Tech v SPX ex Tech

The ‘big four’ tech giants (Amazon, Apple, Facebook, and Google), have supported the US share market, with all beating earnings estimates. Adding Microsoft to this group, the five companies now represent approximately 22% of the S&P 500. However, they now represent more than 80% of 2020 earnings (per share) growth and 18% of earnings.

According to Credit Suisse, over the past 12 months the top five stocks in the index have grown revenues at 11.2% v just 0.8% for the rest of the S&P 500, and added more than $12 per share to the S&P 500 earnings per share number, while the rest of the index has subtracted c.$17.

Tech earnings

The net effect of the earnings and share price growth is that the value of the top four companies exceeds that of the entire Japanese stock market, which is the third-largest in the world behind the US and China.

Four largest tech stocks v Japan


Australian REITs were mixed over July as the economic pain from the pandemic rolled on. Shopping centres, which play a prominent role in the A-REIT index, remain affected by reduced foot traffic and struggling tenants.

Scentre Group gave an update on its half-year results, noting that the carrying value of its property portfolio as at 30 June 2020 will be down approximately 10% from the end of 2019, with Covid-19 impacts the overriding reason.

Globally, developed market REITs returned 1.4% in Australian dollar hedged terms. In the US, single and multi-family residential held up better than expected due to the impact of stimulus measures on household income and savings rates, while commercial property continued to struggle.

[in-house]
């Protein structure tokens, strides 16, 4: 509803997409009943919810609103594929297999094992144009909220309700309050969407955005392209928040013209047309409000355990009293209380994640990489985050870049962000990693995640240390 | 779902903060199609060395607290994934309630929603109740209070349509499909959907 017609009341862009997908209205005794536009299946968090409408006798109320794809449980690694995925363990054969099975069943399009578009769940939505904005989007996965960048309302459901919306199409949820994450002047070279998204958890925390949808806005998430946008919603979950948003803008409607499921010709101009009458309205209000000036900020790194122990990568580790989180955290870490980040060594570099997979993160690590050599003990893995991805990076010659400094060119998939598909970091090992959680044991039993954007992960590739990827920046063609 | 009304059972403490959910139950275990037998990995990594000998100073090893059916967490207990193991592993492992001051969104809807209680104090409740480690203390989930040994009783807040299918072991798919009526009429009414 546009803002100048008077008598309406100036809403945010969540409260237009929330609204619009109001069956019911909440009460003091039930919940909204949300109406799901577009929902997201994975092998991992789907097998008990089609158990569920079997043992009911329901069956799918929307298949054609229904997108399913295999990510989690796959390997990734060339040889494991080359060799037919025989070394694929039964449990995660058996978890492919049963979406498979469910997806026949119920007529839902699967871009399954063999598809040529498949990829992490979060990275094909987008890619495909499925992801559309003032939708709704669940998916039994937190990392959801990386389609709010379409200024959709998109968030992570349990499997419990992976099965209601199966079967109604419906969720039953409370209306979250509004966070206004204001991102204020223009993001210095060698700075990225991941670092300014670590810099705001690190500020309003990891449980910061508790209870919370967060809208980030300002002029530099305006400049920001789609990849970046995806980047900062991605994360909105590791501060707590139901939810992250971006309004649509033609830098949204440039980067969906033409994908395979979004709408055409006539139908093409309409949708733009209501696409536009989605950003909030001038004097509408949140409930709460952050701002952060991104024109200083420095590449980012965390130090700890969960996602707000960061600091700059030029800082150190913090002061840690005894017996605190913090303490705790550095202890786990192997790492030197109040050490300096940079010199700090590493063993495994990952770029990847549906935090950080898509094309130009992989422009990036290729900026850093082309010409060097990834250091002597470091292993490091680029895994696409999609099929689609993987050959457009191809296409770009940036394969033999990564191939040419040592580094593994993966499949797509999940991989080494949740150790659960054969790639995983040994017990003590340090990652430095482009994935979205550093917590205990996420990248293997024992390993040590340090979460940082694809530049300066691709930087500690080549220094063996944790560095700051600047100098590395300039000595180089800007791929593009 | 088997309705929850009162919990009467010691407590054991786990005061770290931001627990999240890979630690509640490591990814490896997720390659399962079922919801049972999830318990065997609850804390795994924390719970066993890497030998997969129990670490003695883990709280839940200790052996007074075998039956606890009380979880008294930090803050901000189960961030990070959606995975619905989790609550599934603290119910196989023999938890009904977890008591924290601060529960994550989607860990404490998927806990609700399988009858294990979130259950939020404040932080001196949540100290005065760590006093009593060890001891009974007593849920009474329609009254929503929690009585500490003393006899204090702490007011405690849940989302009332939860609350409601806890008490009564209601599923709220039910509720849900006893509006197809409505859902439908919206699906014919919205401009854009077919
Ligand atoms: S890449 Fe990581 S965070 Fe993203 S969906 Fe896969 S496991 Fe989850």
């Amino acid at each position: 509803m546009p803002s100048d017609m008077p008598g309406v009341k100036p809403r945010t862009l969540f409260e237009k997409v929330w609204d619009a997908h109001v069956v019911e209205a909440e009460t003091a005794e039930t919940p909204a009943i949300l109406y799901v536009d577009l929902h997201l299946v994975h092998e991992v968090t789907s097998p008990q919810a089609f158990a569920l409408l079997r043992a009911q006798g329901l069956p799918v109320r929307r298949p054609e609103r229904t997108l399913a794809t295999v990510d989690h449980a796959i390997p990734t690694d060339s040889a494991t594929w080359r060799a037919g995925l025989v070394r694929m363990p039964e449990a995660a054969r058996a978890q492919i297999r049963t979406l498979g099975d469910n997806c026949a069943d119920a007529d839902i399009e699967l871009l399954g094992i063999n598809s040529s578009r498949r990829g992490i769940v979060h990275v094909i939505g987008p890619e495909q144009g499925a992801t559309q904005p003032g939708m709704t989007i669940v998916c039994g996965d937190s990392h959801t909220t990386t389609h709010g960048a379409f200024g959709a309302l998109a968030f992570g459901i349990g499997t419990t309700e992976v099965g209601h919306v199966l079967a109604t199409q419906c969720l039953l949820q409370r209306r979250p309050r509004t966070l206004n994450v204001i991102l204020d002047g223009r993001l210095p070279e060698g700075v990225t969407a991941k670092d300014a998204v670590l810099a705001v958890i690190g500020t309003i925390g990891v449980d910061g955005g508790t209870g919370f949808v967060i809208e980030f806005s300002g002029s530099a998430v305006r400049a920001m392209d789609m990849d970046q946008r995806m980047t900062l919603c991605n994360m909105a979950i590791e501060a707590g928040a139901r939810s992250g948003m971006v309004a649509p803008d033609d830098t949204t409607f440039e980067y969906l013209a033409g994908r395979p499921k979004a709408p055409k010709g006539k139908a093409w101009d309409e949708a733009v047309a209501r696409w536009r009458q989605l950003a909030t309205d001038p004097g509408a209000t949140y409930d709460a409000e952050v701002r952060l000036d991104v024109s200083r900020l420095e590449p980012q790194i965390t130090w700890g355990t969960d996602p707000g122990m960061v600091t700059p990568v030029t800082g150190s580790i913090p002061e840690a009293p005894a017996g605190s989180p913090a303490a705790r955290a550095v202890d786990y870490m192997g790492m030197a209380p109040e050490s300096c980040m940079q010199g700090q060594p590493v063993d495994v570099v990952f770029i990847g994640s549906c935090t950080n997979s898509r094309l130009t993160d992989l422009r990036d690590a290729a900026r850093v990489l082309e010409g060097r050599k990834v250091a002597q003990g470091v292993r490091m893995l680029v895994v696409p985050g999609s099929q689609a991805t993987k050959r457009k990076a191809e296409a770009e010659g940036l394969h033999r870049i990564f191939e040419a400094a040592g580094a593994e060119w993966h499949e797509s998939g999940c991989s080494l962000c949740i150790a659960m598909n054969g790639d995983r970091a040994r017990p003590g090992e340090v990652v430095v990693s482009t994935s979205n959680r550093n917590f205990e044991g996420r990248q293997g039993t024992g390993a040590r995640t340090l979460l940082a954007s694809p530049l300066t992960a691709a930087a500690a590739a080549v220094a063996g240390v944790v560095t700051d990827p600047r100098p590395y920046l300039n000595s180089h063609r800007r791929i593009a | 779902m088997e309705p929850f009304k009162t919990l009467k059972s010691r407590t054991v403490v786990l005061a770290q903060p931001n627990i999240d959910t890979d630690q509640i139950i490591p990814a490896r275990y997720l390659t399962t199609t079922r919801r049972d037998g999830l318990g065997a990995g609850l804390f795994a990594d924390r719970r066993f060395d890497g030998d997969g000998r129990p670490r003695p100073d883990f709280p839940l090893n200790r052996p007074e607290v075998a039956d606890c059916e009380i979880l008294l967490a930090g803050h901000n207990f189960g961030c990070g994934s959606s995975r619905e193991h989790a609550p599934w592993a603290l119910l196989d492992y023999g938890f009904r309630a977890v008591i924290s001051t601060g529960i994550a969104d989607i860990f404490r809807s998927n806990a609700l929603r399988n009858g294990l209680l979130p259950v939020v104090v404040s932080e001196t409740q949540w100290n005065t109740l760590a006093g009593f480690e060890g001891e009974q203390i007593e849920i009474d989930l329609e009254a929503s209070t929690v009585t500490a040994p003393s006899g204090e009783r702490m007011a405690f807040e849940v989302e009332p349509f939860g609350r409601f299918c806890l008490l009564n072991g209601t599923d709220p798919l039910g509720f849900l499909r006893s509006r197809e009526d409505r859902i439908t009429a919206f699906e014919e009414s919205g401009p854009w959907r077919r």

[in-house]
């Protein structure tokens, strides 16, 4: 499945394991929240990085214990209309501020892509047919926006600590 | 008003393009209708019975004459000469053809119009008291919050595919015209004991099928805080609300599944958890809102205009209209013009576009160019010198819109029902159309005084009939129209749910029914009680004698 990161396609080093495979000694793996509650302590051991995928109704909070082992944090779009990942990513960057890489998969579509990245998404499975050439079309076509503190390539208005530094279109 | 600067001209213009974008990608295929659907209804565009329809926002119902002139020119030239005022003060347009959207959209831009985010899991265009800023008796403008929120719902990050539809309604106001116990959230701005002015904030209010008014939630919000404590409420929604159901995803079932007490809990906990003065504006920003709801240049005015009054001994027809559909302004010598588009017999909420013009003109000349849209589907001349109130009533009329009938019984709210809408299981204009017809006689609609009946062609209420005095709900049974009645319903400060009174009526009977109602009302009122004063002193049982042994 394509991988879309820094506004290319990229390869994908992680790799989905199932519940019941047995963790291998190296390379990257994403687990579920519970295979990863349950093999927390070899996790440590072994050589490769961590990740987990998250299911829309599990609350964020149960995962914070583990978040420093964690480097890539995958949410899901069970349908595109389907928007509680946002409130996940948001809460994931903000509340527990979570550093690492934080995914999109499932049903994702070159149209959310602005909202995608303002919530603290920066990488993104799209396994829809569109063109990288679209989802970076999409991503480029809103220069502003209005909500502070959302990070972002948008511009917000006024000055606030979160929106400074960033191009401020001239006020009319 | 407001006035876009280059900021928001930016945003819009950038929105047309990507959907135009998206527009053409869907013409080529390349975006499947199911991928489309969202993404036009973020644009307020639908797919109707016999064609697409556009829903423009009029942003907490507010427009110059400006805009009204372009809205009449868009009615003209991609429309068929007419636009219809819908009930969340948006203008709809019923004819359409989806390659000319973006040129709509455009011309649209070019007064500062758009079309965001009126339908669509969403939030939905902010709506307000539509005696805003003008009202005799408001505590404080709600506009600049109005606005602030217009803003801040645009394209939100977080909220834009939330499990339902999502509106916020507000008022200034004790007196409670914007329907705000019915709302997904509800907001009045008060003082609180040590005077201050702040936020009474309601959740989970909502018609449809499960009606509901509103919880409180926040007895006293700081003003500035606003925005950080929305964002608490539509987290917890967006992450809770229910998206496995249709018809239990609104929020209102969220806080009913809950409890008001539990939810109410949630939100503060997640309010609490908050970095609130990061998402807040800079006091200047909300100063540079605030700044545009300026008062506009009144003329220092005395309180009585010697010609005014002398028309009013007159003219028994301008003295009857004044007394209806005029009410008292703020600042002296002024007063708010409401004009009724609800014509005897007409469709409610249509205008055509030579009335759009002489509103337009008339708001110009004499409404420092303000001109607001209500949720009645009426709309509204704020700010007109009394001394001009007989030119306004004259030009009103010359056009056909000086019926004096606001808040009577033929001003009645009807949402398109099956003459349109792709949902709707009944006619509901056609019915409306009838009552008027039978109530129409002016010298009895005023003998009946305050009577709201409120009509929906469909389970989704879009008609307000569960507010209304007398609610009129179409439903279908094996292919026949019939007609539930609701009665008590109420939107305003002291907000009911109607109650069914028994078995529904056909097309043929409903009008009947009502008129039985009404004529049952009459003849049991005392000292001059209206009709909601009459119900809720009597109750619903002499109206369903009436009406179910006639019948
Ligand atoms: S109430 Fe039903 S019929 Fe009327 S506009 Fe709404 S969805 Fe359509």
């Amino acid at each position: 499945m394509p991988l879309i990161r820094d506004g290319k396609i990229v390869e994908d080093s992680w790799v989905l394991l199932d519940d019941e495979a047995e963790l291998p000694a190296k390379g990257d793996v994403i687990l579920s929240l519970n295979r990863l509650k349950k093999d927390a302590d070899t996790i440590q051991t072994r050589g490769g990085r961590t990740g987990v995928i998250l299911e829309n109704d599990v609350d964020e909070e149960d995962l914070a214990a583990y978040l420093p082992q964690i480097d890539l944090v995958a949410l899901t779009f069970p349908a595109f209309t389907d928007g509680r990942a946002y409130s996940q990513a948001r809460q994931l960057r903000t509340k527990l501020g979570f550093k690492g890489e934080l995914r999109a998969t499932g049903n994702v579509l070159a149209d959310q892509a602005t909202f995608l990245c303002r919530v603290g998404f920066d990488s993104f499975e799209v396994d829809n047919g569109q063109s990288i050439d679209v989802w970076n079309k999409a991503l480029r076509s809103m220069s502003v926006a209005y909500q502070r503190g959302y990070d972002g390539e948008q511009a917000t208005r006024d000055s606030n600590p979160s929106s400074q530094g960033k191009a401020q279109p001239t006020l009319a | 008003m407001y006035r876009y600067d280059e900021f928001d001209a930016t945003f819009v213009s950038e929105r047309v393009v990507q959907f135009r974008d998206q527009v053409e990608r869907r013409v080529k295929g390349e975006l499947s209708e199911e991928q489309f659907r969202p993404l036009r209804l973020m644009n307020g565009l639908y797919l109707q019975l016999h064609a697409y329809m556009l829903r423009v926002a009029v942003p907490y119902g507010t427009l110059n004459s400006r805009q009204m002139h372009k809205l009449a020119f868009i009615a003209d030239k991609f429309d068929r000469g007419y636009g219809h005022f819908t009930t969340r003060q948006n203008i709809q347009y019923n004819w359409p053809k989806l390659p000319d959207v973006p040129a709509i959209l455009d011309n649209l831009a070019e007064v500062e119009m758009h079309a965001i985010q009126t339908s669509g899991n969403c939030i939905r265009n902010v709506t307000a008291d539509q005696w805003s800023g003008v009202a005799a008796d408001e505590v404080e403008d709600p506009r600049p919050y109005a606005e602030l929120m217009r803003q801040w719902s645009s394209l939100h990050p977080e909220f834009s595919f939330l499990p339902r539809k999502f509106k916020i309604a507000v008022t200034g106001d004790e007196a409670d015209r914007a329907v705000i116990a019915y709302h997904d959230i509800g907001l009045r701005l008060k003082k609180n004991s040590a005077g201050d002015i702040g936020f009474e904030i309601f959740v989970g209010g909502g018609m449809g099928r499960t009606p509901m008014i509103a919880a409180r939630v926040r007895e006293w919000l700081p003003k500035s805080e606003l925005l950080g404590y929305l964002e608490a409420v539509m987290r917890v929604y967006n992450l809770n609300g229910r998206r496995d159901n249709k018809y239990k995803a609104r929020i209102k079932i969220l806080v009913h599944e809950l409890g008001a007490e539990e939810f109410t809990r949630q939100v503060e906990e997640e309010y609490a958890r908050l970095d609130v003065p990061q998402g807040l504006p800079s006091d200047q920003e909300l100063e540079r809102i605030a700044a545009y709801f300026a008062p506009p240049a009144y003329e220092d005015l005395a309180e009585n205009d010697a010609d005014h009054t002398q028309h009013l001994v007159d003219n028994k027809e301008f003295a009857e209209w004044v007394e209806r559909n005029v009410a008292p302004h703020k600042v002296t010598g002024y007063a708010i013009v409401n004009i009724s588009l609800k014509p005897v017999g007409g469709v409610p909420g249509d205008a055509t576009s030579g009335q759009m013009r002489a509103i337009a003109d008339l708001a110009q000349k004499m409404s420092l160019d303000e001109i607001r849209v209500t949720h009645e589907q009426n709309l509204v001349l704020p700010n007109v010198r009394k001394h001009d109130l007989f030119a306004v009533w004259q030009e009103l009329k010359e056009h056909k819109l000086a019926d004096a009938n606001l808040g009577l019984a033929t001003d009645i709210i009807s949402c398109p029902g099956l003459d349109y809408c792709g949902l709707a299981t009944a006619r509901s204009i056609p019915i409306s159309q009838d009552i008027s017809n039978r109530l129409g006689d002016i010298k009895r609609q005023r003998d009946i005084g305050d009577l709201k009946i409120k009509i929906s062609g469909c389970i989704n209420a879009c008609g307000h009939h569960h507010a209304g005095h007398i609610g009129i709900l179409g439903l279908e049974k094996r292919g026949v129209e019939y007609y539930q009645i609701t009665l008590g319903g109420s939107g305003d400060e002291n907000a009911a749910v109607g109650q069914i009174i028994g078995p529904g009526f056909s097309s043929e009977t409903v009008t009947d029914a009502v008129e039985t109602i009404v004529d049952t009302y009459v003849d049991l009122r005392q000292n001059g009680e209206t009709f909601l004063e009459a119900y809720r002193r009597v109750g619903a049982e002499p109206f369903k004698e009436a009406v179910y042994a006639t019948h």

Rates and Credit

July saw further compression in yields, and a tightening in spreads as central bank liquidity continued to flood the market.

In the US, the Fed intends to hold the funds rate near zero until the economy has weathered the pandemic. There is also growing acceptance that they will target an average inflation rate of 2%, rather than the absolute rate. That is to say, let inflation overshoot the 2% target before taking action.

While the 10-year Treasury yield has traded in a narrow range since early April, the equivalent real yield, as represented by inflation-protected Treasuries (TIPS) has continued to fall. While this may mean market expectations for growth are lower, it can also mean higher inflation expectations, with 10-year break-even rates well off their recent lows.

Declining TIPS yields

Negative real yields are being felt in other asset classes, particularly precious metals, and will have severe implications for savers. With an interest rate of 0.25% and an inflation rate of 3%, we are talking about a real interest rate of minus 3.25%.

Broad support from the Fed and a continuance in investors hunting for yield have helped to tighten spreads across both investment grade and high yield segments. The total return on US high yield corporate bonds was 4.7% in July in US dollar terms, the highest monthly gain since October 2011.

The Fed has been buying ‘fallen angels’, companies that have moved from investment grade to high yield, while the European Central Bank has been more targeted in its approach, resulting in higher levels of volatility in the euro high yield market.

Australian government bond markets have seen a solid increase in issuance, with the yield on 3-year government bonds broadly in line with the RBA’s 0.25% target. The yield target will remain in place until the RBA is satisfied it has brought the inflation and unemployment rates in line with its objectives.